Rawls's theory caught on quickly - it seemed to far too many to be so 'simple' that they took it as a proof of just how dumb Western civilization had been that it had not 'gotten it' earlier, that it had not seen such a clear and simple solution.

Of course, Rawls's solution was 'simple' in the same way that Hitler's plan to invade England might have been made simple: by imagining that the English Channel didn't exist - that those 20 miles of open water were only 20 miles of rolling fields - then a German invasion of England would have seemed simple indeed. And anybody harboring reservations would be derided as somebody who 'just didn't get it'. Yah.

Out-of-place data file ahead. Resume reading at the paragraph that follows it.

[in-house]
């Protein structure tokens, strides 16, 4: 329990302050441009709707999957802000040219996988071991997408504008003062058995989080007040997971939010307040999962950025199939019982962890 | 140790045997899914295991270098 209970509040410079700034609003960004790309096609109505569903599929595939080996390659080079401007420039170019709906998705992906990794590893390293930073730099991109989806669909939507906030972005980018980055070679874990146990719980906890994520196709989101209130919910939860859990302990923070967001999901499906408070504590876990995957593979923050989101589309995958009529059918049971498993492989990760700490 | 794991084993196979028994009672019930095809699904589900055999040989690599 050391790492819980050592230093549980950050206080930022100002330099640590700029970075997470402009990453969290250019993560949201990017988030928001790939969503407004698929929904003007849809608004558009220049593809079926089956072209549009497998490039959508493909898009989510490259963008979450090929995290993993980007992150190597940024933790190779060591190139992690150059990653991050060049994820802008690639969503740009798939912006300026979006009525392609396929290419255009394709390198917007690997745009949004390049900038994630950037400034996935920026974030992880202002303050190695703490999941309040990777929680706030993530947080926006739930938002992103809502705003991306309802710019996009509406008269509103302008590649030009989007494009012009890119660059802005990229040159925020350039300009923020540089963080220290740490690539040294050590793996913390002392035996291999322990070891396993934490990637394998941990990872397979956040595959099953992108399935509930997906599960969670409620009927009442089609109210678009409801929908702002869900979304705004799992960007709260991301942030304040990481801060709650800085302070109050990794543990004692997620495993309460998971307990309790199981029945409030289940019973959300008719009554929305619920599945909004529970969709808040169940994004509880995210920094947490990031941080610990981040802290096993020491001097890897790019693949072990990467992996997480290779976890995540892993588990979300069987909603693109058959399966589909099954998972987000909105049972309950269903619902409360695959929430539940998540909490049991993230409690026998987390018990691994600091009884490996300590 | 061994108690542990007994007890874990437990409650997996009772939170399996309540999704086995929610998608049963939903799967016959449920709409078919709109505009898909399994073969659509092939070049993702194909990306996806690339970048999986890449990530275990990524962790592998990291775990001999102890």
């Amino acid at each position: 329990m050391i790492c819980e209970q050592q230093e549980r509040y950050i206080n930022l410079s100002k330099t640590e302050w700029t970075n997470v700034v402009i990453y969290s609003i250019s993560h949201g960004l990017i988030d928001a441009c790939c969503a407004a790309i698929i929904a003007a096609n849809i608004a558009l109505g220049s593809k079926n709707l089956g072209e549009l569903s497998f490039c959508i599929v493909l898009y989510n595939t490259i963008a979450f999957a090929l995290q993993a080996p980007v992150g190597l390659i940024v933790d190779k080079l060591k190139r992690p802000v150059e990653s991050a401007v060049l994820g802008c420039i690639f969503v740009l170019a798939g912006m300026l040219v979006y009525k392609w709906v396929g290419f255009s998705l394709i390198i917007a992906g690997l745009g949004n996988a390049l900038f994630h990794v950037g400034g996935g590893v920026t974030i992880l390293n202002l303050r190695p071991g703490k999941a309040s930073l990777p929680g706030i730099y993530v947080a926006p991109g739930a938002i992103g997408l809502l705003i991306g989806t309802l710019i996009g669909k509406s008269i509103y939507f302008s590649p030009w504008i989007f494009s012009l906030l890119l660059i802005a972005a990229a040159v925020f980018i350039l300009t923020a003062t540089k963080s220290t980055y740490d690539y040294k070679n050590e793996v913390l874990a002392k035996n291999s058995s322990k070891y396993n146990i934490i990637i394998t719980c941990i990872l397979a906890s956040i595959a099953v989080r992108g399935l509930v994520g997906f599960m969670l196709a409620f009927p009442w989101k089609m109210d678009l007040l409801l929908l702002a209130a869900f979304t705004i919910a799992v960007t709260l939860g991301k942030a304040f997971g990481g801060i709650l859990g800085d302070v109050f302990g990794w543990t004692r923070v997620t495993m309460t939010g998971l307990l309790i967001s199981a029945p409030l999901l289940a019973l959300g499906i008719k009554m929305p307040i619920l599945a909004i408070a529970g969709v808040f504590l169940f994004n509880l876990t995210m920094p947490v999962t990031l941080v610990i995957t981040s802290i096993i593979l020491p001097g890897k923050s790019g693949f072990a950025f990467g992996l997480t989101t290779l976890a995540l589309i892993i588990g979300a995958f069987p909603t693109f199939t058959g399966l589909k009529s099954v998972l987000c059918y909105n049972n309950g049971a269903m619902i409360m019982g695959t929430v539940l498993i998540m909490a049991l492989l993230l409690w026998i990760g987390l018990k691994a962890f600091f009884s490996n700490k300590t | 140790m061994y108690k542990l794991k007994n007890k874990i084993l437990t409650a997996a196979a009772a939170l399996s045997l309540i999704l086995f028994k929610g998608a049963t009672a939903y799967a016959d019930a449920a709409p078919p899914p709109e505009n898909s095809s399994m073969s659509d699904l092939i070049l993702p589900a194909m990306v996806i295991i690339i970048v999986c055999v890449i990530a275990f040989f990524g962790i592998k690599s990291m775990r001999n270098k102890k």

And any government that gives itself over to imposing such a lethal pipedream on the society and culture for which and to which it is responsible must be held strictly to account for its witlessness or its treachery.

Which gives Teddy Kennedy’s “Dream” bit a whole new level of meaning. And now We have to figure out how to re-deploy Our communal national energies currently ‘dreaming the impossible dream’ – that afore-mentioned saccharine song from the 1960s Broadway hit “Man of La Mancha”; We’d best get serious and realize just what the elites have spent the last four decades trying to do with this country.

And let’s not forget that the government itself seems to have developed the delusion that it too has ‘total autonomy’ – which seems too much of a coincidence to be a coincidence.